VVIA – Flemish Association for Industrial Archaeology, Belgium
Founded in 1978, the Vlaamse Vereniging voor Industriële Archeologie (Flemish Association for Industrial Archaeology), was created as a non-governmental organisation for the protection of industrial heritage in Flanders, the Dutch-speaking, northern region of Belgium. Having never received subsidies, the VVIA has depended on the unwavering commitment of its members and volunteers to save the many industrial sites and artefacts of the region.
The jury appreciated the relentless efforts of the organisation to protect a strand of heritage whose survival and sustainable restoration is not self-evident. They highlighted that, “Industrial heritage has long been an especially endangered part of the cultural heritage family, costly to preserve and in need of continuous maintenance. In addition, the vast scope of the concept, including mills, mines, ships and factories among others, has posed a great challenge to those individuals and organisations that wish to preserve it for future generations. Despite these and other complications, the Flemish Association for Industrial Archaeology has time and time again stood at the frontline to protect those sites and monuments that faced destruction, often without much needed financial aid.”
The many initiatives undertaken by the VVIA include a year-long campaign to save the mines of Limburg that were closed in 1985, at a time when the preservation of this heritage site was far from evident for the authorities. Their continuous efforts have led to the implementation of a leading comprehensive protection policy (1993-1994) for mining heritage. However, recent developments have shown that the fight for industrial heritage is far from over. In 2018, following a nomination by the VVIA, the coal preparation plant of Beringen was shortlisted for the 7 Most Endangered programme, the civil society campaign to save Europe’s endangered heritage that is run by Europa Nostra in partnership with the European Investment Bank Institute. Volunteers from the VVIA also managed to save the technical library of the former Ministry of Public Works – a collection comprising some 30 tonnes of books and journals collected since the 1830s which were discarded when the department was split between the Regions in the 1990s, and which recently were again endangered.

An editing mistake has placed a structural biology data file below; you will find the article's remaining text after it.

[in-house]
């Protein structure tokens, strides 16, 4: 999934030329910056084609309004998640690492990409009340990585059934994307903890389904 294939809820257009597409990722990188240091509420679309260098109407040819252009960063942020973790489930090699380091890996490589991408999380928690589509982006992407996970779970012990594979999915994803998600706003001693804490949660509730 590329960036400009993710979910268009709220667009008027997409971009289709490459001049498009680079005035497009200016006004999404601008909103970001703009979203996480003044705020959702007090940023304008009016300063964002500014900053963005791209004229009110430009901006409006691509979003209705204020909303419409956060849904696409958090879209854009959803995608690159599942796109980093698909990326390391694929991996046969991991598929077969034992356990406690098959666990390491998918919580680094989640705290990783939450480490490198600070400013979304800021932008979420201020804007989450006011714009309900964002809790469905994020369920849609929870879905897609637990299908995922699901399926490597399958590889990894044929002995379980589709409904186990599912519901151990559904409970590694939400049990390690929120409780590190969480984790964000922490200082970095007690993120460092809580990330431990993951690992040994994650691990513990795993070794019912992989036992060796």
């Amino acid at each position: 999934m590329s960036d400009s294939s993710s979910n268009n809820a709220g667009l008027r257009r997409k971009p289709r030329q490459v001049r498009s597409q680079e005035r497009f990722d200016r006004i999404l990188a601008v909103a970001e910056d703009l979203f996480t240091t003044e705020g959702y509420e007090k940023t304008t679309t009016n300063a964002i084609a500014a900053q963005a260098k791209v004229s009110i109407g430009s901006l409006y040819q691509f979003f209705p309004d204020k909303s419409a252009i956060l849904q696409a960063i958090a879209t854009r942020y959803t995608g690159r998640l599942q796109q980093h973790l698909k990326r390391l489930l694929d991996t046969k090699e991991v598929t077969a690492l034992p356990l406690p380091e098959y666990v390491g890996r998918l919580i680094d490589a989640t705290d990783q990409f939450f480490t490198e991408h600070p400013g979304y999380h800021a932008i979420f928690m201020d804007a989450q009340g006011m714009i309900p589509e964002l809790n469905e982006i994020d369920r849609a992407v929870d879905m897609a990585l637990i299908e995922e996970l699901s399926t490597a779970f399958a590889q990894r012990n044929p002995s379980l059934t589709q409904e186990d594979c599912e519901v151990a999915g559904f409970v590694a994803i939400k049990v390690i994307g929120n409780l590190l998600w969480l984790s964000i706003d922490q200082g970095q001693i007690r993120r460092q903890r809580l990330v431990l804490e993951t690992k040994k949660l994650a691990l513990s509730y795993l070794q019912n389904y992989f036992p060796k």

For 40 years, the VVIA has demonstrated their outstanding voluntary devotion to industrial heritage. The organisation has had a remarkable impact thanks to its commitment to professional bottom-up capacity-building, intelligent lobbying and sharp focused activism. Through its members, representing different disciplines, the VVIA has developed and promoted many new ideas for the preservation and interpretation of industrial heritage in Flanders – facilitating the cooperation and exchange of ideas and experiences between local initiatives and with colleagues in other European countries.